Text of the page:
Use a combination of bread flour and all-purpose flour for the right structure and texture of the bread bowl. You can increase the amount of bread flour in the recipe, i.e. instead of a 1:1 ratio, you can use a 2:1 ratio, of bread flour to all-purpose flour.

Check the consistency of the dough after kneading it for 4-5 minutes. If it feels too sticky, add some flour and if it is too dry, add 1-2 teaspoons of warm water, and knead the dough, until it is nice and soft.

Do not over-knead the dough. As soon as the dough is soft, elastic, springs back when pressed, and is not sticky. You know the dough is kneaded well.

Proof the dough until it becomes double in volume, do not overproof it.

Cover the dough with a damp kitchen towel at all times. The dough dries out very quickly.

For a good height of the bread bowl, roll the dough balls tight, or else you might end up with a flatbread bowl or bun.

Don’t forget to score the bread with an X on top before baking or it might crack at unexpected places, leaving undesirable results.

Grease the baking sheet or else the bowls might stick to the baking sheet.

Use egg wash for nice glossy, deep brown crusty bread bowls.

Don’t forget to fill a broiler tray with hot water, just before baking. This helps create a nice, moist atmosphere, allowing bread to expand, and rise freely. Also, gives the bread a nice, crusty look.

Pic Shown: Homemade Bread Bowl

 

Homemade Bread Bowl

 

FREQUENTLY ASKED QUESTIONS

WHY USE BREAD FLOUR

Bread flour has a higher protein content, than all-purpose flour. This extra protein produces more gluten and gives bread the right structure and texture. Because of this high protein content, bread flour can absorb more liquid, thus it holds its shape and rises upwards instead of sideways.

WHY USE A MIX OF FLOURS

I found the combination of bread flour and all-purpose flour, which gave me the right structure and texture for the bread bowls. The bread bowls have good height, and are crusty from the outside, while soft from the inside. Makes them perfect to serve in some soups or dips.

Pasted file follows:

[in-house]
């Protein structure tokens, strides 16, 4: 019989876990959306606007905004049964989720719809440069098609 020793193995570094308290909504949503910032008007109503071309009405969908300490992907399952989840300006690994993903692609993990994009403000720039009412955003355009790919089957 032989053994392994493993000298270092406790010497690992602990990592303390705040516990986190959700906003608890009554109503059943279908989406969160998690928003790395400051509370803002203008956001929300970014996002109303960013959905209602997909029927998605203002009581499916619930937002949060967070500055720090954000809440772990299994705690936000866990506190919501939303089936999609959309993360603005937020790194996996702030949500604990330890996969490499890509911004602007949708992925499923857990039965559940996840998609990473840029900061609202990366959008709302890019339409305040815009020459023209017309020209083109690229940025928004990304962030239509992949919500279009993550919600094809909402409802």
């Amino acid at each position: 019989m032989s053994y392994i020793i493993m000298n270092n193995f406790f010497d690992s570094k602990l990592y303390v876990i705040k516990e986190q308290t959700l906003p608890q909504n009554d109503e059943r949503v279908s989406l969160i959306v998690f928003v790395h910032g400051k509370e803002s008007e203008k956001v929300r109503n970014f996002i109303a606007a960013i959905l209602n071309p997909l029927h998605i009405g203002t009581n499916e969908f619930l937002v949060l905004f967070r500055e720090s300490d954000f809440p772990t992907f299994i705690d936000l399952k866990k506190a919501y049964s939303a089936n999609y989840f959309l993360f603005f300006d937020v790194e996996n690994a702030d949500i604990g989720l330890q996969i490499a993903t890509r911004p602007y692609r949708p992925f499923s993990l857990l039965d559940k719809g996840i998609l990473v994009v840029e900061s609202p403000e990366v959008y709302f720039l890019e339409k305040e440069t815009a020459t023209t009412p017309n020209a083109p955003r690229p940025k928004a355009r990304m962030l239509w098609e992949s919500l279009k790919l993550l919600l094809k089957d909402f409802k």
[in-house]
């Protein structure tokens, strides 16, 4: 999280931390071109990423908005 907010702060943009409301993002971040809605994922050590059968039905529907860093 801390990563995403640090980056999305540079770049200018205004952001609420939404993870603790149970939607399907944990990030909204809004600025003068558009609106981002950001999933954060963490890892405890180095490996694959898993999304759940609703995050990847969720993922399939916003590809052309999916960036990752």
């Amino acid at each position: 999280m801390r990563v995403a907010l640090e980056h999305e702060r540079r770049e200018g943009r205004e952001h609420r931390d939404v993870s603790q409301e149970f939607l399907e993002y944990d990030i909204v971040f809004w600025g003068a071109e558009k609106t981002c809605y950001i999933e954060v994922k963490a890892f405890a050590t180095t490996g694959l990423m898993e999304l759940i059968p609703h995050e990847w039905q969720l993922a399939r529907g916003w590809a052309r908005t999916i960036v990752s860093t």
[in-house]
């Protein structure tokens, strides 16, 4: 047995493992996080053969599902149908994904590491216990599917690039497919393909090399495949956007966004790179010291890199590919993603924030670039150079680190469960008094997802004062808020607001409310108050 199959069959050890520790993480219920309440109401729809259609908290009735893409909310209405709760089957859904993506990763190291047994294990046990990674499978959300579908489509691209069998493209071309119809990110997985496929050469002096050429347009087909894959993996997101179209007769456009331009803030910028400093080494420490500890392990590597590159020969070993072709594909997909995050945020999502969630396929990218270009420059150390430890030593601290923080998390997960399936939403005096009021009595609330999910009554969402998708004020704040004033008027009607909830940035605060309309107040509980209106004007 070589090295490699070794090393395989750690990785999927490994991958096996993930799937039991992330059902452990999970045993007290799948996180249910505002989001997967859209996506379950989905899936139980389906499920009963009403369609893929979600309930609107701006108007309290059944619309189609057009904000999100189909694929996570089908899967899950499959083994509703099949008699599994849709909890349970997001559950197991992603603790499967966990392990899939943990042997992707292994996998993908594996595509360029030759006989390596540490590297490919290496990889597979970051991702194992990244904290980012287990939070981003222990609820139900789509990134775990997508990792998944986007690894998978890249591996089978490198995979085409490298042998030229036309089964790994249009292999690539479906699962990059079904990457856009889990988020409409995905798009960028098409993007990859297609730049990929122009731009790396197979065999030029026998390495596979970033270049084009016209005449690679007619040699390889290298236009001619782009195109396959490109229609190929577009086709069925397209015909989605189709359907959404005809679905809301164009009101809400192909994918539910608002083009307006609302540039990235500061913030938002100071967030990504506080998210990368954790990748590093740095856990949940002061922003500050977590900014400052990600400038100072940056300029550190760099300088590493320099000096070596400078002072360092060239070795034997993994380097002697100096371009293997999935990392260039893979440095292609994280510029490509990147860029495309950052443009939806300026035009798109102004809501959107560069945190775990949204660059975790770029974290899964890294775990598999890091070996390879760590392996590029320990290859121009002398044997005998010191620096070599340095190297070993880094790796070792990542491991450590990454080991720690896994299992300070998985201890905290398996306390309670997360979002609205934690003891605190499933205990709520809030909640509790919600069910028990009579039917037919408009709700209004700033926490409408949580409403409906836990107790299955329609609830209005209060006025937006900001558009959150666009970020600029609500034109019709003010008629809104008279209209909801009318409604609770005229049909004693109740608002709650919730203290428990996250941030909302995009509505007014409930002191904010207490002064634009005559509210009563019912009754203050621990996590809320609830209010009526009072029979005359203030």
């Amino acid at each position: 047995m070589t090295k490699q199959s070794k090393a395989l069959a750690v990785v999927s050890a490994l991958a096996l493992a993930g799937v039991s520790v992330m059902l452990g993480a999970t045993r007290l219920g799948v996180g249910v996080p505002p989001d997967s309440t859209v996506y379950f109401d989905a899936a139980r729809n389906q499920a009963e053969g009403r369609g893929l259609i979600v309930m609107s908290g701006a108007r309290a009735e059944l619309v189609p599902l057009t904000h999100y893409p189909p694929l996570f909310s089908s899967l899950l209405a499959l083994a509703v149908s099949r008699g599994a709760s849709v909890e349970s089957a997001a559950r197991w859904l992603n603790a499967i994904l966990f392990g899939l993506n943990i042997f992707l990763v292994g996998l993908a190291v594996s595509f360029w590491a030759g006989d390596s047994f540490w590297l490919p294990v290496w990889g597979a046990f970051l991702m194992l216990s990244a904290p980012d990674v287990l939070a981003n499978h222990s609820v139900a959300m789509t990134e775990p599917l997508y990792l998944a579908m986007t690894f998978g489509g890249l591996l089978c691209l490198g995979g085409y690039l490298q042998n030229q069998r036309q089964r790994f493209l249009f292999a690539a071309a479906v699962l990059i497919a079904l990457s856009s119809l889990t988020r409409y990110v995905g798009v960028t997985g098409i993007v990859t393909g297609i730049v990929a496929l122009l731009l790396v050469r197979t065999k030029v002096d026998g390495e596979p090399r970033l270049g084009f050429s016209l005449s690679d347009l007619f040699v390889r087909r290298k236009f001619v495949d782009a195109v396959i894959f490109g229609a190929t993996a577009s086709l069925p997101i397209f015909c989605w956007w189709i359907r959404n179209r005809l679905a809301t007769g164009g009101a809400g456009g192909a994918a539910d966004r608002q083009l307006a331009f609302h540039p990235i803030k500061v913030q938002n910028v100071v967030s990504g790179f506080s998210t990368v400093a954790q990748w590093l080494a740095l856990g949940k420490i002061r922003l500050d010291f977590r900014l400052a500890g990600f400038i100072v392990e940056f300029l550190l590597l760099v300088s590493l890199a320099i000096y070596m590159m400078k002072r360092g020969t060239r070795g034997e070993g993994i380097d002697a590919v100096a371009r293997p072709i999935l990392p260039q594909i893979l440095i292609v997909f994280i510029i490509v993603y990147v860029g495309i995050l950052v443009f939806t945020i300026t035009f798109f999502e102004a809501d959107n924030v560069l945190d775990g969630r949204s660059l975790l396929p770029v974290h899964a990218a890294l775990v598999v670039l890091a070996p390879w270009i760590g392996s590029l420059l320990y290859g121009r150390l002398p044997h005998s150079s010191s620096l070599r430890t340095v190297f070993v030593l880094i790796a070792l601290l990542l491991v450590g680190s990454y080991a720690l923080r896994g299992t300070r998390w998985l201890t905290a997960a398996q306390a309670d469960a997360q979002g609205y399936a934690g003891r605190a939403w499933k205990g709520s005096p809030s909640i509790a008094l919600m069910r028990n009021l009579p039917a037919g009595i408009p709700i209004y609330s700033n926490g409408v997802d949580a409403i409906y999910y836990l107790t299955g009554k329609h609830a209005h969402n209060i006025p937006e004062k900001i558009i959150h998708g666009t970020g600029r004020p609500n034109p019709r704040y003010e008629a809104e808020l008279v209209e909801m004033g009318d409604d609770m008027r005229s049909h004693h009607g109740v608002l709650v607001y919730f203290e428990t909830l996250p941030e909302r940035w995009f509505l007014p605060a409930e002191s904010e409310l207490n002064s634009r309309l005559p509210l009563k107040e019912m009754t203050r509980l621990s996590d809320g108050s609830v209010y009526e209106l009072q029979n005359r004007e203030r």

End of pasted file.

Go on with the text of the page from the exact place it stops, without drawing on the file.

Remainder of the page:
I used half bread flour and half all-purpose flour for this recipe. This ratio has worked for me and I get consistent results every single time.

HOW TO MEASURE THE FLOUR RIGHT WAY

It is important to measure the flour using the right method. To avoid over-measuring, do not scoop the flour straight from the container. First, loosen the flour by giving it a good stir with a spoon or a spatula. Next, spoon the flour into the measuring cup, fill the cup slightly over the rim. Now, level the flour using the back of the spoon or a knife.

CONSISTENCY OF THE DOUGH

The consistency of the dough is soft, elastic, and non-sticky. When you poke the dough, it springs back and does not stick.

Check the consistency of the dough after kneading it for 4-5 minutes. If it feels too sticky, add some flour and if it is too dry, add 1-2 teaspoons of warm water, and knead the dough, until it is nice and soft.

HOW LONG DO YOU KNEAD DOUGH

Depending upon the method used for kneading, the time will vary. If you are using a stand mixer to knead the dough, it takes somewhere from 5-7 minutes to knead the dough. If kneading the dough by hand, it takes around 10-15 minutes for a soft, pliable dough.

HOW DO I KNOW IF THE DOUGH IS KNEADED ENOUGH